Hypokalemia, Hyperkalemia May Indicated HFpEF Severity

test tubes with red liquid on top of lab test results
Researchers examined the association between serum potassium concentration and outcomes in patients with heart failure with preserved ejection fraction.

Hypokalemia and hyperkaliemia appear to increase the hospitalization risk for heart failure with preserved ejection fraction (HFpEF), but hypokalemia may be a better predictor of mortality from cardiovascular (CV) and non-CV causes, according to an analysis of the PARAGON-HF study published in the European Journal of Heart Failure.

This analysis included patients aged ≥50 years (mean age, 73±8 years) who presented with New York Heart Association Functional Class II through IV symptoms, preserved left ventricular ejection fraction (LVEF) ≥45%, evidence of structural heart disease, and elevated levels of natriuretic peptides.

Researchers measured serum potassium and creatinine concentrations at screening, during a run-in phase, at time of randomization, as well as 1 and 4 months after randomization. They also measured concentrations of serum potassium and creatinine in 4-month intervals. The primary objective of the study was to assess the association between serum potassium concentrations and a composite outcome of total, both first and recurrent, HF hospitalizations and CV death.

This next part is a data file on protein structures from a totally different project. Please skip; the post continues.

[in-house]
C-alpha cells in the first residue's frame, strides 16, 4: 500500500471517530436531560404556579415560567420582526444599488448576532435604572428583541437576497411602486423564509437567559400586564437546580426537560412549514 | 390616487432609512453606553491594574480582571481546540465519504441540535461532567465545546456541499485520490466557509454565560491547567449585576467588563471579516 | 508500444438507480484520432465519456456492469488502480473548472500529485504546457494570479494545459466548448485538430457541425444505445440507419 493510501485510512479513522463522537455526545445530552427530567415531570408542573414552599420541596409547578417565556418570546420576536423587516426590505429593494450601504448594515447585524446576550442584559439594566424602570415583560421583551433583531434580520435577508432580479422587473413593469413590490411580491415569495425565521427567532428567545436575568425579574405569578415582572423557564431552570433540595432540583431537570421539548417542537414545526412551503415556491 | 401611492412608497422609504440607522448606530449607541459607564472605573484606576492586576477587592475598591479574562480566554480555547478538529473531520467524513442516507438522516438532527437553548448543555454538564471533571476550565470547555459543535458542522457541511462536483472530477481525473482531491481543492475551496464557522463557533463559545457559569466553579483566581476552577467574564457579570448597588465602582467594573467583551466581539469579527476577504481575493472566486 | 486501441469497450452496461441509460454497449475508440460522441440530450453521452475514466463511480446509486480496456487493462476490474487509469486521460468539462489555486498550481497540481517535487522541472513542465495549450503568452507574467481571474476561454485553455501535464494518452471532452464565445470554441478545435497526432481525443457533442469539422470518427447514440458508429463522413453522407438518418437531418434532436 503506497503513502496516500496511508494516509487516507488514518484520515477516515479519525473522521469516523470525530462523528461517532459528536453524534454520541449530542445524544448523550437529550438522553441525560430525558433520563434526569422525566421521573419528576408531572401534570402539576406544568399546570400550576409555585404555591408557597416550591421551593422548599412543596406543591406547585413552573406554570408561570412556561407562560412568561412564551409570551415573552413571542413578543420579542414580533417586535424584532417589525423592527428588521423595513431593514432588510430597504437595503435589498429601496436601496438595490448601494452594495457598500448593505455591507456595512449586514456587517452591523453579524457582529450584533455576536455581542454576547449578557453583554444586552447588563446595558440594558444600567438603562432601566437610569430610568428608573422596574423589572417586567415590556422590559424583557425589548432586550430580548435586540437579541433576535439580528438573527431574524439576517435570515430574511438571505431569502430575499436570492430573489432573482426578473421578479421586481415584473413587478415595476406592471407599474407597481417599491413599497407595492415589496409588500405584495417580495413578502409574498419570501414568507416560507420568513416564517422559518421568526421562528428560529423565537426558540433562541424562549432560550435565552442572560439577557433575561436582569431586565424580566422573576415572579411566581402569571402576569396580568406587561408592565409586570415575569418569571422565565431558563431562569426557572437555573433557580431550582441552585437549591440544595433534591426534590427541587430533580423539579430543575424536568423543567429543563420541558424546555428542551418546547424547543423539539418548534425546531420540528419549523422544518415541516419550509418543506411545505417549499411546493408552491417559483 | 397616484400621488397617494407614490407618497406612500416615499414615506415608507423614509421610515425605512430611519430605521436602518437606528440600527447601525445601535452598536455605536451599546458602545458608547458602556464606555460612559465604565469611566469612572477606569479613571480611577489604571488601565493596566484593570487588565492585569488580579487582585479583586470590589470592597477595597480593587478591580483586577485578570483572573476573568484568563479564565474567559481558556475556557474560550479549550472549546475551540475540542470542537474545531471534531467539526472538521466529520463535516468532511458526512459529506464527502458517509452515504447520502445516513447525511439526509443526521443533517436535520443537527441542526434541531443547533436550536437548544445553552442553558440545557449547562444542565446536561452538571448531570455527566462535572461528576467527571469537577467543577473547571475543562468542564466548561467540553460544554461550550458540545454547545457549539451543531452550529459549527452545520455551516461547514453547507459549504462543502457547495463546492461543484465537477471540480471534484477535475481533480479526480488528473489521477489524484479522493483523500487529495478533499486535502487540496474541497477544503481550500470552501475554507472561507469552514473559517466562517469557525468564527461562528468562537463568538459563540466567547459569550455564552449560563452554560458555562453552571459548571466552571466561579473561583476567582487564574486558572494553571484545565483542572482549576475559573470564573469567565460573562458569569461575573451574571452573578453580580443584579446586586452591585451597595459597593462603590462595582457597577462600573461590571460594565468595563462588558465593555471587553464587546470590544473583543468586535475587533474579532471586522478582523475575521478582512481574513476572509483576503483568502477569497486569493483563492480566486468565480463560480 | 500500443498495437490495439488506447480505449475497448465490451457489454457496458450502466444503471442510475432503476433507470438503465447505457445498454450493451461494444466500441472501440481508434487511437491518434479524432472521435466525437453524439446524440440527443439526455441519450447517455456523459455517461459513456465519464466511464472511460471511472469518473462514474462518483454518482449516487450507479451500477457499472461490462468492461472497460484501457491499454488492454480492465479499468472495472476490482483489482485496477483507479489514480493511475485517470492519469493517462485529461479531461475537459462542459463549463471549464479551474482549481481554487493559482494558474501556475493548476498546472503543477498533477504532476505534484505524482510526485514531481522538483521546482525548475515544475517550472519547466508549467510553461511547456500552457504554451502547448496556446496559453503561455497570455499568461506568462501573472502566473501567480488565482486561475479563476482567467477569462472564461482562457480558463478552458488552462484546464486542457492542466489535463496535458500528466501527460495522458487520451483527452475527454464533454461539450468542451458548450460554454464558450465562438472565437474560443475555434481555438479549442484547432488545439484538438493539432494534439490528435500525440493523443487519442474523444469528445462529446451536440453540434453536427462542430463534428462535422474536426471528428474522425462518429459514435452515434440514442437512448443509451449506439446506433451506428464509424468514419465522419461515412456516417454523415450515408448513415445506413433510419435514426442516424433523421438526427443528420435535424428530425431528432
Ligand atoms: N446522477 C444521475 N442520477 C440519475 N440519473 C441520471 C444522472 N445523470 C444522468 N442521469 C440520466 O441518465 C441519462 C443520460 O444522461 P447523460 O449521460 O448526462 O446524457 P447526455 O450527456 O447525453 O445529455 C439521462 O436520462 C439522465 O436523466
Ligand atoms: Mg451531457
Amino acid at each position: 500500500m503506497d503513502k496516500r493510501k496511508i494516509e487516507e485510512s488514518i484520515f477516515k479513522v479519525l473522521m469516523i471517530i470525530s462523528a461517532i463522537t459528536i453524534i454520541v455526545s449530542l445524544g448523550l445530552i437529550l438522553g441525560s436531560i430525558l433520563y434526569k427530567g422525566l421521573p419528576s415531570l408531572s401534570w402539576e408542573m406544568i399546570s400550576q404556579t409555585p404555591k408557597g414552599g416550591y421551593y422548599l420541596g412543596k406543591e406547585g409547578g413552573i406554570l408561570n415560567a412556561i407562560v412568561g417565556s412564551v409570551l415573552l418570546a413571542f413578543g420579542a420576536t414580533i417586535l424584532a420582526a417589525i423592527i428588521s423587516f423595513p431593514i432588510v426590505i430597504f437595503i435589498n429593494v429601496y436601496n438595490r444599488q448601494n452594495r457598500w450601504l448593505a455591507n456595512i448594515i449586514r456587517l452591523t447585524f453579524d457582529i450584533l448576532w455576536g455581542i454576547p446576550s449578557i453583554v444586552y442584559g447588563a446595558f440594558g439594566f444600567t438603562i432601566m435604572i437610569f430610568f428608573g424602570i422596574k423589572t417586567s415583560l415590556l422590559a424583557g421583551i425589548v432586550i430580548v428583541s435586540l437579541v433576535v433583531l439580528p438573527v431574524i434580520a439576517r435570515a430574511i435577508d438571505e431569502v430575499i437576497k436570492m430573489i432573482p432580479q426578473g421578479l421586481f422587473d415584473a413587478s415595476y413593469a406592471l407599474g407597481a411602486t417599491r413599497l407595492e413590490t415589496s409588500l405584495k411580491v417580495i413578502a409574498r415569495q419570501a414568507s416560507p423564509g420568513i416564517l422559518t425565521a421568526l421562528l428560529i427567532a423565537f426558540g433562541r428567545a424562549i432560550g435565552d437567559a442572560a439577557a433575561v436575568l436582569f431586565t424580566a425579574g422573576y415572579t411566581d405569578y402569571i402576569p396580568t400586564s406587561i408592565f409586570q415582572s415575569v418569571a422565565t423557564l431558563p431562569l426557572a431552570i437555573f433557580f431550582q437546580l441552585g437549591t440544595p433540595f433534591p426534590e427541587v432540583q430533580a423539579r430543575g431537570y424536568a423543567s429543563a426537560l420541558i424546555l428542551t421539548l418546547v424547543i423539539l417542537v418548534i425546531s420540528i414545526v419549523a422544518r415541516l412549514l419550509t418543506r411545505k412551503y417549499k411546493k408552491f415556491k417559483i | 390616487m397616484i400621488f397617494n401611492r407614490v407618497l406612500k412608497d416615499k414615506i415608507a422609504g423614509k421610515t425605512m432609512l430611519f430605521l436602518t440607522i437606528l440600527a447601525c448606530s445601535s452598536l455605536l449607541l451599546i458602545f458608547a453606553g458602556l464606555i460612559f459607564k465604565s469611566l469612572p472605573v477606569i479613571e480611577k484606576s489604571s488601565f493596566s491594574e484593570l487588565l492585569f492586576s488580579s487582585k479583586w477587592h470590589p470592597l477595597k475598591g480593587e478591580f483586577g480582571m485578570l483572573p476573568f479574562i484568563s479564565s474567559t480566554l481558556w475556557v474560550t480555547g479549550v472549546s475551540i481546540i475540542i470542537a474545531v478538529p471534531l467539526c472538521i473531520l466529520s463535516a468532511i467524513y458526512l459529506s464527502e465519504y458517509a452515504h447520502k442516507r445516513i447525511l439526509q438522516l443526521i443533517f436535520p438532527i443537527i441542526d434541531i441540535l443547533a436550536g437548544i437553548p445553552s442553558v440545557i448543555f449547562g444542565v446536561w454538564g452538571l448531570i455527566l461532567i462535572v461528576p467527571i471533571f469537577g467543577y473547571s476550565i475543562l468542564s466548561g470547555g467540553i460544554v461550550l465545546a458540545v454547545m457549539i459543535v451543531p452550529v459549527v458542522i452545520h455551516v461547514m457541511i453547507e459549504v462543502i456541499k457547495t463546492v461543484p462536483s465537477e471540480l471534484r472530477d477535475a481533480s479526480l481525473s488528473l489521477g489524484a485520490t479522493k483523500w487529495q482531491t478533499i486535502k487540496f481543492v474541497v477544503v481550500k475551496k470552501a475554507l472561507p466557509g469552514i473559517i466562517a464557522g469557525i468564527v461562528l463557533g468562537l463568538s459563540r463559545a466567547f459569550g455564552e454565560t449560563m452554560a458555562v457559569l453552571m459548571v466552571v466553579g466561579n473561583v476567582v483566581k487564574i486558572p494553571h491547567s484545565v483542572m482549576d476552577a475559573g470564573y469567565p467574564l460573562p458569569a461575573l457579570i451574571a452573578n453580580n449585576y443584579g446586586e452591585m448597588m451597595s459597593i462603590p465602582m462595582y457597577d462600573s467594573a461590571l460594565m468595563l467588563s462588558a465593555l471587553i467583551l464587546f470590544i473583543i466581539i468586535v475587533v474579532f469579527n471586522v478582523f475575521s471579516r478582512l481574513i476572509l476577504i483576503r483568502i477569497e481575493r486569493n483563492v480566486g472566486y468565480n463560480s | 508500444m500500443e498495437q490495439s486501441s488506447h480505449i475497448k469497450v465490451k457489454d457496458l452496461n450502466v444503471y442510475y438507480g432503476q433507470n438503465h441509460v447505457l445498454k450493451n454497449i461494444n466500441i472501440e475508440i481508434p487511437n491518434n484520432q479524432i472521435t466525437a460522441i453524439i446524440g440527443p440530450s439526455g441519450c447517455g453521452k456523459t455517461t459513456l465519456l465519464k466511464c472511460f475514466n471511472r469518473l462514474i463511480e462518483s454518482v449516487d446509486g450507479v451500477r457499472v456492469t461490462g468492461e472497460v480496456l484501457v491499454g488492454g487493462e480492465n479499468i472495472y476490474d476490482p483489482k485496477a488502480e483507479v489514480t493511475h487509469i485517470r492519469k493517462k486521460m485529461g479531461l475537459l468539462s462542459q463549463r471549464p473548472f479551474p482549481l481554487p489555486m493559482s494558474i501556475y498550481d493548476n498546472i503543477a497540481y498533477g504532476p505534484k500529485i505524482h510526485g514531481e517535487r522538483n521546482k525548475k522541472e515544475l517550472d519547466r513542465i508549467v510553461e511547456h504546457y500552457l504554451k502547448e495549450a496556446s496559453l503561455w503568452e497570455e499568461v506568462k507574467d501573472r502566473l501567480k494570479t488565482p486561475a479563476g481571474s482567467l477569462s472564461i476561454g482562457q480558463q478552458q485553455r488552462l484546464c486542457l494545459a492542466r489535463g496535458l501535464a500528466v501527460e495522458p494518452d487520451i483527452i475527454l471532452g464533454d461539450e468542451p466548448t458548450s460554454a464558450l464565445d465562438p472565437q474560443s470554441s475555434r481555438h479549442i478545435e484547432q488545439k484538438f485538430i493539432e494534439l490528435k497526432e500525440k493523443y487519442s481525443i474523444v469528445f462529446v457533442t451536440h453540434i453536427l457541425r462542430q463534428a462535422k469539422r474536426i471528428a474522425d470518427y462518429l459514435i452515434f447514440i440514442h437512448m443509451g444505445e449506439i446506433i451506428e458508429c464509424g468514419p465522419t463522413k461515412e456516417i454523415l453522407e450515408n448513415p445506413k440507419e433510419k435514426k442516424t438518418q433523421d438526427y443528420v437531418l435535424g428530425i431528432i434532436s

Investigators defined hypokalemia as serum potassium <4 mmol/L (n=592), hyperkalemia as a serum potassium of >5 mmol/L (n=327), and normal potassium levels as 4 to 5 mmol/L (n=3877).

Patients who had higher potassium levels at baseline more often presented with an ischemic etiology (29.7% vs 36.5% vs 39.8%; P =.002), diabetes (41.6% vs 42.4% vs 52.3%; P =.002), and mineralocorticoid receptor antagonist treatment (22% vs 25.9% vs 32.1%; P =.003) compared with patients with normokalaemia and hyperkaliemia.

Researchers observed a higher risk for the primary composite outcome in patients with hypokalemia (adjusted hazard ratio [aHR], 1.55 [95% CI, 1.3-1.85]; P <.001) and hyperkalemia (aHR, 1.21 [95% CI, 1.02-1.44]; P =.025) compared with normokalaemia.

Compared with hyperkaliemia, hypokalemia held the strongest association with a higher risk for all-cause death (aHR, 1.51 [95% CI, 1.21-1.87]; P <.001), CV death (aHR, 1.42 [95% CI, 1.06-1.89]; P =.018), and non-CV death (aHR, 1.72 [95% CI, 1.2-2.48]; P =.003). A stronger association was found between hypokalemia and an increased risk for all-cause death and CV death in patients with impaired kidney function.

Limitations of this study included its post-hocdesign as well as the original study’s inclusion of only patients who could tolerate recommended valsartan and sacubitril/valsartan doses, which may limit the generalizability of the findings.

The investigators concluded that their results may ultimately “suggest that potassium disturbances are a more of a marker of HFpEF severity rather than a direct cause of death.”

Disclosure: Several study authors declared affiliations with the pharmaceutical industry. Please see the original reference for a full list of authors’ disclosures.


Ferreira JP, Claggett BL, Liu J, et al. Serum potassium and outcomes in heart failure with preserved ejection fraction: a post-hoc analysis of the PARAGON-HF trial. Eur J Heart Fail. Published online February 20, 2021. doi:10.1002/ejhf.2134